This year’s theme is the centennial of The Souls of Black Folk (1903), by W.E.B. Du Bois. We look forward to seeing and hearing from you.
W.E.B. Du Bois
William Edward Burghardt Du Bois, 1868–1963, was an early exponent of full equality for African Americans and a cofounder (1905) of the Niagara Movement, which became (1909) the National Association for the Advancement of Colored People (NAACP). Unlike Booker T. Washington, who believed that unskilled blacks should focus on economic self-betterment, Du Bois demanded that African-Americans should achieve not only economic equality but full civil and political equality as well. In 1910 he became editor of the influential NAACP magazine, Crisis, a position he held until 1934, when he resigned over the question of voluntary segregation and returned to Atlanta Univ. (1934–44). In 1961 he became a member of the U.S. Communist party. In the last two years of his life Du Bois lived in Ghana. Source: "Du Bois, W. E. B.." The Columbia Electronic Encyclopedia. © 1994, 2000, 2001, 2002 on Infoplease.com. © 2002 Family Education Network. 10 Feb. 2003
National African American History Month, also known as Black History Month, was created by Dr. Carter G. Woodson. Born to parents who were former slaves, he spent his childhood working in the Kentucky coal mines and enrolled in high school at age twenty. He graduated within two years and later went on to earn a Ph.D. from Harvard. The scholar was disturbed to find in his studies that history books largely ignored the black American population—and when blacks did figure into the picture, it was generally in ways that reflected the inferior social position they were assigned at the time. In 1926, he launched Negro History Week as an initiative to bring national attention to the contributions of black people throughout American history. Woodson chose the second week of February for Negro History Week because it marks the birthdays of two men who greatly impacted the American black population, Frederick Douglass and Abraham Lincoln. Source: Black History." Infoplease.com. © 2002 Family Education Network. 10 Feb. 2003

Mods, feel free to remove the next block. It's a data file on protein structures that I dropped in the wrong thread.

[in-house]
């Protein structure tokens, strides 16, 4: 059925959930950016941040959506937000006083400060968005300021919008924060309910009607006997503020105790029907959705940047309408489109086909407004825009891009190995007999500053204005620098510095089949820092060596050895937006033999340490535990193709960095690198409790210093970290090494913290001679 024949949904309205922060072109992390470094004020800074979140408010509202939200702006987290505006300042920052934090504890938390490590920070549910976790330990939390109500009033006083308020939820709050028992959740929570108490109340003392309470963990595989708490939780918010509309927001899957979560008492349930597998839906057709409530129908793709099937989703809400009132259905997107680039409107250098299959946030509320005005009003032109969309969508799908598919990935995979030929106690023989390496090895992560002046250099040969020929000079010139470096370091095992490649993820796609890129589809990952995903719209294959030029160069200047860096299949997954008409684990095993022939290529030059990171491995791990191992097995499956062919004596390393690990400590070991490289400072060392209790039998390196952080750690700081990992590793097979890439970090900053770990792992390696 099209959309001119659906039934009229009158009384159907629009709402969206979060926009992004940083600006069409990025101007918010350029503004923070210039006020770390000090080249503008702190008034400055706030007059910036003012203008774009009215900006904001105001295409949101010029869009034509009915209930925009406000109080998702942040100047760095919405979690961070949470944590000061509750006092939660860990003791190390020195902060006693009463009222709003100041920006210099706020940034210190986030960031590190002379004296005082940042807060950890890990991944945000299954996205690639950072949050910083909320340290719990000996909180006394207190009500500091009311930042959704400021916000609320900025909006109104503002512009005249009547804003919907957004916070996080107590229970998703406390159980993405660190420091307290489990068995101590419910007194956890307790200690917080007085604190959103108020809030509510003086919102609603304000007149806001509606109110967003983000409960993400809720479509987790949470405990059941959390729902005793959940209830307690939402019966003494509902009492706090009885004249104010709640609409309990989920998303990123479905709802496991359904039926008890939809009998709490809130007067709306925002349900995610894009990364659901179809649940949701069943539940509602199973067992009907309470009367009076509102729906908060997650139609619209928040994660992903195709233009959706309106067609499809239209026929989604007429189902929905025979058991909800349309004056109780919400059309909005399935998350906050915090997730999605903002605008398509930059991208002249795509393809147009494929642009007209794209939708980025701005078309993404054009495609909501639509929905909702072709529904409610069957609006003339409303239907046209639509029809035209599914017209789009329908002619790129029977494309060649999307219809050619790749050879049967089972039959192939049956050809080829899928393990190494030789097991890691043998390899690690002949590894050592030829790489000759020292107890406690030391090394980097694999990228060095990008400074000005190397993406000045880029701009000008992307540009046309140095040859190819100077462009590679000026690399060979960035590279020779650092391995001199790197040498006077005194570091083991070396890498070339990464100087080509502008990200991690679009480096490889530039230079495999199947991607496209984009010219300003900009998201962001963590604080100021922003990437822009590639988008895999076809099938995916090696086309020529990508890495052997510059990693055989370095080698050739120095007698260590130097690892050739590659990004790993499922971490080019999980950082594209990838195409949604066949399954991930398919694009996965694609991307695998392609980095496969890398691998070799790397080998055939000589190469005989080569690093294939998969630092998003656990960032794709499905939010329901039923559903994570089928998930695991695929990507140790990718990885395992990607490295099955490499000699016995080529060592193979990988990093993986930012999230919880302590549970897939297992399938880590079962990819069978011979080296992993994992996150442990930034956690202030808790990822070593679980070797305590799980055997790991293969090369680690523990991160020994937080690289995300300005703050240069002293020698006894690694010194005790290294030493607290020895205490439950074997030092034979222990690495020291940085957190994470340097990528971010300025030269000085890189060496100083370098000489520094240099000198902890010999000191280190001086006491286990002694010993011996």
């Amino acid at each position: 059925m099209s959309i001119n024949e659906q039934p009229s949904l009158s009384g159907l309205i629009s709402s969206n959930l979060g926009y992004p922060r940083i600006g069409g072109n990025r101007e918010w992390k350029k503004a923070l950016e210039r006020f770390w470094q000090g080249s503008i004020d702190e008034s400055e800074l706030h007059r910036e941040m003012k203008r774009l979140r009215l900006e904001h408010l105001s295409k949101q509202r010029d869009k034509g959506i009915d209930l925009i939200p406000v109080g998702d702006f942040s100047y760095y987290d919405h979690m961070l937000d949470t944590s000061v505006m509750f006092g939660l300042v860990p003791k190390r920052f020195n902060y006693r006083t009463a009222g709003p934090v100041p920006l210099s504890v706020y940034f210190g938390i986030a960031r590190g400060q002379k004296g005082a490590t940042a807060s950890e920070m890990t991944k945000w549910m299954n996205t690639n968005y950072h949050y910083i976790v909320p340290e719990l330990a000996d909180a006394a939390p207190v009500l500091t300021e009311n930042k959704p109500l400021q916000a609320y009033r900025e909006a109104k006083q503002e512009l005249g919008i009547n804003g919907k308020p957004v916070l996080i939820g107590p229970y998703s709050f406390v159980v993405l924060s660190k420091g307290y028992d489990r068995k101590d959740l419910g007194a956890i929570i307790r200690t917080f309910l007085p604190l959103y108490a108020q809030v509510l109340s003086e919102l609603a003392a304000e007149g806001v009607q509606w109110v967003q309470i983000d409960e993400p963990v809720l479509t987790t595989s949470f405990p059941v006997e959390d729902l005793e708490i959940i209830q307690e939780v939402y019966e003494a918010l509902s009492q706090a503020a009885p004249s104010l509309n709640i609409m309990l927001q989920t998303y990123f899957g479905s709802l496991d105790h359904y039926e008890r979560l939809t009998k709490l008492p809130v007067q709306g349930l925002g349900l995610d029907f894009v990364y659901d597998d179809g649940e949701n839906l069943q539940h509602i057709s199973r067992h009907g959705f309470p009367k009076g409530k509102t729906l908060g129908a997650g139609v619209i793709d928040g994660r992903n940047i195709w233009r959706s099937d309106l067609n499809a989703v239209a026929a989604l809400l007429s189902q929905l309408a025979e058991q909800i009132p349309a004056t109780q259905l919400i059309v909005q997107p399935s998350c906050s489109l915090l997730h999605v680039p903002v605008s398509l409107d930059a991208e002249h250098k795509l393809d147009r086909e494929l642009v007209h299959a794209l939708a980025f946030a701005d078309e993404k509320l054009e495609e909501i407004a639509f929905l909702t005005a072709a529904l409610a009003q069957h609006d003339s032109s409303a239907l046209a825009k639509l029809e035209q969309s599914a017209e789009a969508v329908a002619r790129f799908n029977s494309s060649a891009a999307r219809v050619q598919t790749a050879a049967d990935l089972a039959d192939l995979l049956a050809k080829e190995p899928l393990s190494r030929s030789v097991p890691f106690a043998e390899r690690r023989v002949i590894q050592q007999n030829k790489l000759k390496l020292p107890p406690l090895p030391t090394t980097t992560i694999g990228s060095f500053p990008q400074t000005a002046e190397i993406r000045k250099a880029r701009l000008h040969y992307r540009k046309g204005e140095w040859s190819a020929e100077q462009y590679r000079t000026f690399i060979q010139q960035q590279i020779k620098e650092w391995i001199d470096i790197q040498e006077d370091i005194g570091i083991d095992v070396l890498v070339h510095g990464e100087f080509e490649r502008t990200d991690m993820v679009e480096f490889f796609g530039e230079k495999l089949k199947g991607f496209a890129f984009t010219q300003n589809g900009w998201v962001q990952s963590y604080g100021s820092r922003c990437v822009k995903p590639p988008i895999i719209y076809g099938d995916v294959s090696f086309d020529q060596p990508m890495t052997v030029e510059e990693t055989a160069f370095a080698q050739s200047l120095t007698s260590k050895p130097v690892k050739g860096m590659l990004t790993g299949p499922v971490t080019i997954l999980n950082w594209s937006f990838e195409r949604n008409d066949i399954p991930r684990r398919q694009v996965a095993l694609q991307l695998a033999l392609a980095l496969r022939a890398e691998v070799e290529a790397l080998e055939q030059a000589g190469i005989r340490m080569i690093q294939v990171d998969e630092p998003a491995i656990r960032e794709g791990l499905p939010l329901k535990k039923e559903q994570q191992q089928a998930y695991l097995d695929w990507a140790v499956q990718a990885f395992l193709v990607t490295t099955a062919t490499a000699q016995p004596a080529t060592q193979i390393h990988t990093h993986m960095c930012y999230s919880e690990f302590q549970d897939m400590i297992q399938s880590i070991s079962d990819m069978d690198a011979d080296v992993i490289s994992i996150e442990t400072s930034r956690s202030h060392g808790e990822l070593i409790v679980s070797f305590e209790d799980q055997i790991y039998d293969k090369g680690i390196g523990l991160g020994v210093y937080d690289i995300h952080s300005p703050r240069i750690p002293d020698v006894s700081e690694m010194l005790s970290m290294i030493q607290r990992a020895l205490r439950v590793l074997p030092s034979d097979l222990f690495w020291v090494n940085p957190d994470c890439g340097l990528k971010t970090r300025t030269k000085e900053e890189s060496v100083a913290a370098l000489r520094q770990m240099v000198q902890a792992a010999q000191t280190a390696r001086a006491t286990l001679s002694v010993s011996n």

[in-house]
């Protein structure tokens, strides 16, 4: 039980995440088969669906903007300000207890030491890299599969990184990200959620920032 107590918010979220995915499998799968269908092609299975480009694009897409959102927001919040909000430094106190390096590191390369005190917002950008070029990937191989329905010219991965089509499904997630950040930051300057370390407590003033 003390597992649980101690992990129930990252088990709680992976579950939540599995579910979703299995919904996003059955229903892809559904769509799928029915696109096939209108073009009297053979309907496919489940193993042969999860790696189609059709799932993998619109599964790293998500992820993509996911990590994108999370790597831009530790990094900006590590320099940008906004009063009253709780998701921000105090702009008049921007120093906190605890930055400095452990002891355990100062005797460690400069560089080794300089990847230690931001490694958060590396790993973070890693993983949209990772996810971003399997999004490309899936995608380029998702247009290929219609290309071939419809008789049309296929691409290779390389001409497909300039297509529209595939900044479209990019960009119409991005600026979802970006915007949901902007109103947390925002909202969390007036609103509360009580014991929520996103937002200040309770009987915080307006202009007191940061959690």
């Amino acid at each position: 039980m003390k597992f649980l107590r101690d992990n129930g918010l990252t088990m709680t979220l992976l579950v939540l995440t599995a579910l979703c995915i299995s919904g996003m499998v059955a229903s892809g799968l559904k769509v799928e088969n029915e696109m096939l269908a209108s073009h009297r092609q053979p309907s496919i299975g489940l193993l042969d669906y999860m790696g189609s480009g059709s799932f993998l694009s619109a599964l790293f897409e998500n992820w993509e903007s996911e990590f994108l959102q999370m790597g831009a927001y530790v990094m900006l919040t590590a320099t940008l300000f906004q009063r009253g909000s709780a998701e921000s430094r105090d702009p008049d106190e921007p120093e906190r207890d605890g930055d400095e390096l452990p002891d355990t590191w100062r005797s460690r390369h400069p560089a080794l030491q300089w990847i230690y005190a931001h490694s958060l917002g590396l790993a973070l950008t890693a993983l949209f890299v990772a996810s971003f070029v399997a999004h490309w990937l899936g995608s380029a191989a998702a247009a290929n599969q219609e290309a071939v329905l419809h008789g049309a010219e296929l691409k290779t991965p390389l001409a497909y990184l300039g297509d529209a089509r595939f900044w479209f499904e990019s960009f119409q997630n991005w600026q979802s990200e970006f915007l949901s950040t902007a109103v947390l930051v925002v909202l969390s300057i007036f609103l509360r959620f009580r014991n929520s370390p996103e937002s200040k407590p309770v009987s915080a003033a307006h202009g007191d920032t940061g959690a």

You may want to check out the following sites for information on African American history:
Through interactives, games, timelines, and quizzes, this site explores culture, innovation, literature, and music of African Americans.
The highlight of this site is its thorough timeline.
A leading publisher of reference material, Gale has made some of their resources available for free.
This site offers biographical information on many well-known African Americans.
Infoplease’s extensive site has biographies and timelines as well as African American-themed crossword puzzles and quizzes.
These projects of the Library of Congress offer digitized primary source materials.
MSN’s site has a timeline as well as a photo gallery of Women who changed America.
The Schomburg Center is renowned for its dedication to scholarship and digital collections such as “African American Writers of the 19th Century” and “The African Presence in the Americas.”
This site offers approximately 200 full-text slave narratives.
and “Facts for Features”
The Census Bureau offers current and historical information about African Americans (See: “Historical Census Statistics on Population Totals By Race, 1790 to 1990, and By Hispanic Origin, 1970 to 1990, For The United States, Regions, Divisions, and States”). The bureau’s press office annually releases a fact sheet about the African American population.
This site is part of Yahoo’s web guide for kids. It serves as a gateway to sites about African American history, Black history month, the Civil Rights Movement, and more.